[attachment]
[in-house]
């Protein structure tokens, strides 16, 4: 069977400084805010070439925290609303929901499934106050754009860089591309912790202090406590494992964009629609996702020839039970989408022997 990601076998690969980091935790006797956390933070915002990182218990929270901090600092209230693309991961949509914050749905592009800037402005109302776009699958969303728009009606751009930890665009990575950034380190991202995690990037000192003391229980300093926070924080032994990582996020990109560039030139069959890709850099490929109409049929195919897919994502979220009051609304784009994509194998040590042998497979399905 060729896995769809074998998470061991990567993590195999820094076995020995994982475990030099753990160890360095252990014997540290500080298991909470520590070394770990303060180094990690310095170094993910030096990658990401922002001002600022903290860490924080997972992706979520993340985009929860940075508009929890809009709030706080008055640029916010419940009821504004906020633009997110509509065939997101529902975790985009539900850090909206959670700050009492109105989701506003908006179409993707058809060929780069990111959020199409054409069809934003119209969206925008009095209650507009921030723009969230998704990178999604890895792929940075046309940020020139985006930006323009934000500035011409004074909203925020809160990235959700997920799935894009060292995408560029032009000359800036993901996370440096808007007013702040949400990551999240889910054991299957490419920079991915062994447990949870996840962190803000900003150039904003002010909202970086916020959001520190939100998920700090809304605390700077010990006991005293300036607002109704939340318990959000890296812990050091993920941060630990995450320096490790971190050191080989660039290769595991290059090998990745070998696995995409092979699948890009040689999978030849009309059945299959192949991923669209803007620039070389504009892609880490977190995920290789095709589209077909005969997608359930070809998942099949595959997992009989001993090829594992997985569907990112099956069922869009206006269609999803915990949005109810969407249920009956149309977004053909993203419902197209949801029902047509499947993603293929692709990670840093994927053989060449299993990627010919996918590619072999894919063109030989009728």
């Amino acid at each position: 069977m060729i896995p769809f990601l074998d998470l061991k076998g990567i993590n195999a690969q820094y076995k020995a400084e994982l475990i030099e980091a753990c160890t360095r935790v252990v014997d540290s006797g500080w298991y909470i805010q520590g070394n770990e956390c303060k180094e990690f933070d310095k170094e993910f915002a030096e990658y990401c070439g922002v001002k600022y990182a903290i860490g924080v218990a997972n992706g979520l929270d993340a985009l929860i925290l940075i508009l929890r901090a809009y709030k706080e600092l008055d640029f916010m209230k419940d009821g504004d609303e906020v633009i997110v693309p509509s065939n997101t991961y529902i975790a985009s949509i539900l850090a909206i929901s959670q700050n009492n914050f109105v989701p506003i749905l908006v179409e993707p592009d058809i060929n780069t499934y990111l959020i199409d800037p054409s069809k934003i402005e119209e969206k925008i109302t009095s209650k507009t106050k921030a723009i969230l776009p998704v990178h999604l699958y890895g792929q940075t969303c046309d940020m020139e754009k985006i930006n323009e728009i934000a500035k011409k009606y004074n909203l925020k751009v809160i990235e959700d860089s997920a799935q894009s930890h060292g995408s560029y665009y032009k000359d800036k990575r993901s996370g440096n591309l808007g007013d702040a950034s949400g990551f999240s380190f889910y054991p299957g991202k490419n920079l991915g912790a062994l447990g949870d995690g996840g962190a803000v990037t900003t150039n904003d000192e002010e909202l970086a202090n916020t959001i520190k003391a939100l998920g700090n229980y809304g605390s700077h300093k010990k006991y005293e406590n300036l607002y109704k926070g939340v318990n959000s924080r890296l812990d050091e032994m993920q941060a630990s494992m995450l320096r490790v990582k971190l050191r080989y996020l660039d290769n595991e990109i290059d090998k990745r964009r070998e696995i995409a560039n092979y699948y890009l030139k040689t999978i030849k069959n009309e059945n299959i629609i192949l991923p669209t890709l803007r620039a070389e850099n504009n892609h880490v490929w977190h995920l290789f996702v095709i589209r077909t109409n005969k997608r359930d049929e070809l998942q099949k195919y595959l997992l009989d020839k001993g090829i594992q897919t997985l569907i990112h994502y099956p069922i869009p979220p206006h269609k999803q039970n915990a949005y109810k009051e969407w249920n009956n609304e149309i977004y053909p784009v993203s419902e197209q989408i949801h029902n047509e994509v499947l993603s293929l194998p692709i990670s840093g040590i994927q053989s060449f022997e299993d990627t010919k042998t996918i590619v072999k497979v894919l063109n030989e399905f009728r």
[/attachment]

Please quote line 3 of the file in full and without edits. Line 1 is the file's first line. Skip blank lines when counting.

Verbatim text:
């Amino acid at each position: 069977m060729i896995p769809f990601l074998d998470l061991k076998g990567i993590n195999a690969q820094y076995k020995a400084e994982l475990i030099e980091a753990c160890t360095r935790v252990v014997d540290s006797g500080w298991y909470i805010q520590g070394n770990e956390c303060k180094e990690f933070d310095k170094e993910f915002a030096e990658y990401c070439g922002v001002k600022y990182a903290i860490g924080v218990a997972n992706g979520l929270d993340a985009l929860i925290l940075i508009l929890r901090a809009y709030k706080e600092l008055d640029f916010m209230k419940d009821g504004d609303e906020v633009i997110v693309p509509s065939n997101t991961y529902i975790a985009s949509i539900l850090a909206i929901s959670q700050n009492n914050f109105v989701p506003i749905l908006v179409e993707p592009d058809i060929n780069t499934y990111l959020i199409d800037p054409s069809k934003i402005e119209e969206k925008i109302t009095s209650k507009t106050k921030a723009i969230l776009p998704v990178h999604l699958y890895g792929q940075t969303c046309d940020m020139e754009k985006i930006n323009e728009i934000a500035k011409k009606y004074n909203l925020k751009v809160i990235e959700d860089s997920a799935q894009s930890h060292g995408s560029y665009y032009k000359d800036k990575r993901s996370g440096n591309l808007g007013d702040a950034s949400g990551f999240s380190f889910y054991p299957g991202k490419n920079l991915g912790a062994l447990g949870d995690g996840g962190a803000v990037t900003t150039n904003d000192e002010e909202l970086a202090n916020t959001i520190k003391a939100l998920g700090n229980y809304g605390s700077h300093k010990k006991y005293e406590n300036l607002y109704k926070g939340v318990n959000s924080r890296l812990d050091e032994m993920q941060a630990s494992m995450l320096r490790v990582k971190l050191r080989y996020l660039d290769n595991e990109i290059d090998k990745r964009r070998e696995i995409a560039n092979y699948y890009l030139k040689t999978i030849k069959n009309e059945n299959i629609i192949l991923p669209t890709l803007r620039a070389e850099n504009n892609h880490v490929w977190h995920l290789f996702v095709i589209r077909t109409n005969k997608r359930d049929e070809l998942q099949k195919y595959l997992l009989d020839k001993g090829i594992q897919t997985l569907i990112h994502y099956p069922i869009p979220p206006h269609k999803q039970n915990a949005y109810k009051e969407w249920n009956n609304e149309i977004y053909p784009v993203s419902e197209q989408i949801h029902n047509e994509v499947l993603s293929l194998p692709i990670s840093g040590i994927q053989s060449f022997e299993d990627t010919k042998t996918i590619v072999k497979v894919l063109n030989e399905f009728r």